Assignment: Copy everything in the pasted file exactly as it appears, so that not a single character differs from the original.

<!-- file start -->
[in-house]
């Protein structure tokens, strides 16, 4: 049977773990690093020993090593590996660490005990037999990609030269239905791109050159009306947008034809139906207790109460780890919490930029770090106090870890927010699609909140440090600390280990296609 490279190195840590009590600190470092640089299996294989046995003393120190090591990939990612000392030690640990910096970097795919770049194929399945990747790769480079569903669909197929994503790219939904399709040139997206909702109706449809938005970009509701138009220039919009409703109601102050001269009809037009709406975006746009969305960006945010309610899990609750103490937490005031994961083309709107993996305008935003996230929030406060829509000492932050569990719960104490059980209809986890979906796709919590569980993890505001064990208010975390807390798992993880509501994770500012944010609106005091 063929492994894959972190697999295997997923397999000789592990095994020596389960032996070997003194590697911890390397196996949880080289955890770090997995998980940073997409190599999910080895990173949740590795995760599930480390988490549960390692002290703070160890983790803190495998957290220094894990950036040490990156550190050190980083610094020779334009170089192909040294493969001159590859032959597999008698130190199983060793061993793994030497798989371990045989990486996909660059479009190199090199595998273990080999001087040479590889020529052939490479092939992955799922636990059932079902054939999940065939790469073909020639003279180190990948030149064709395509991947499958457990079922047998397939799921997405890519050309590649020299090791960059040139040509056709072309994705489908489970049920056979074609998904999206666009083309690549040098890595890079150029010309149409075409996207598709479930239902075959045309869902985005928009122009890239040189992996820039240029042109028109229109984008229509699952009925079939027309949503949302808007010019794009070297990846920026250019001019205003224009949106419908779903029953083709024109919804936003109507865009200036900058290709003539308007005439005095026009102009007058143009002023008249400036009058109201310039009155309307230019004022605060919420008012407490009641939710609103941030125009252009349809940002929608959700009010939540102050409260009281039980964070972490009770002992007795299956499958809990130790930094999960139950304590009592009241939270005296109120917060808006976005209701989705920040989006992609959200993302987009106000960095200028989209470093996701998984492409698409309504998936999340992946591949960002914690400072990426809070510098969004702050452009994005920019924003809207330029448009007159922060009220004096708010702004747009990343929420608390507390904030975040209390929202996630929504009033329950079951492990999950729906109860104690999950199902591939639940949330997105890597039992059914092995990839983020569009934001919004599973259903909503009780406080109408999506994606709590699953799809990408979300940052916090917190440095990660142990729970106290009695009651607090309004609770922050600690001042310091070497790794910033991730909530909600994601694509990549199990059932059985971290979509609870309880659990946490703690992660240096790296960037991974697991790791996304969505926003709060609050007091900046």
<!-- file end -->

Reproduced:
[in-house]
């Protein structure tokens, strides 16, 4: 049977773990690093020993090593590996660490005990037999990609030269239905791109050159009306947008034809139906207790109460780890919490930029770090106090870890927010699609909140440090600390280990296609 490279190195840590009590600190470092640089299996294989046995003393120190090591990939990612000392030690640990910096970097795919770049194929399945990747790769480079569903669909197929994503790219939904399709040139997206909702109706449809938005970009509701138009220039919009409703109601102050001269009809037009709406975006746009969305960006945010309610899990609750103490937490005031994961083309709107993996305008935003996230929030406060829509000492932050569990719960104490059980209809986890979906796709919590569980993890505001064990208010975390807390798992993880509501994770500012944010609106005091 063929492994894959972190697999295997997923397999000789592990095994020596389960032996070997003194590697911890390397196996949880080289955890770090997995998980940073997409190599999910080895990173949740590795995760599930480390988490549960390692002290703070160890983790803190495998957290220094894990950036040490990156550190050190980083610094020779334009170089192909040294493969001159590859032959597999008698130190199983060793061993793994030497798989371990045989990486996909660059479009190199090199595998273990080999001087040479590889020529052939490479092939992955799922636990059932079902054939999940065939790469073909020639003279180190990948030149064709395509991947499958457990079922047998397939799921997405890519050309590649020299090791960059040139040509056709072309994705489908489970049920056979074609998904999206666009083309690549040098890595890079150029010309149409075409996207598709479930239902075959045309869902985005928009122009890239040189992996820039240029042109028109229109984008229509699952009925079939027309949503949302808007010019794009070297990846920026250019001019205003224009949106419908779903029953083709024109919804936003109507865009200036900058290709003539308007005439005095026009102009007058143009002023008249400036009058109201310039009155309307230019004022605060919420008012407490009641939710609103941030125009252009349809940002929608959700009010939540102050409260009281039980964070972490009770002992007795299956499958809990130790930094999960139950304590009592009241939270005296109120917060808006976005209701989705920040989006992609959200993302987009106000960095200028989209470093996701998984492409698409309504998936999340992946591949960002914690400072990426809070510098969004702050452009994005920019924003809207330029448009007159922060009220004096708010702004747009990343929420608390507390904030975040209390929202996630929504009033329950079951492990999950729906109860104690999950199902591939639940949330997105890597039992059914092995990839983020569009934001919004599973259903909503009780406080109408999506994606709590699953799809990408979300940052916090917190440095990660142990729970106290009695009651607090309004609770922050600690001042310091070497790794910033991730909530909600994601694509990549199990059932059985971290979509609870309880659990946490703690992660240096790296960037991974697991790791996304969505926003709060609050007091900046």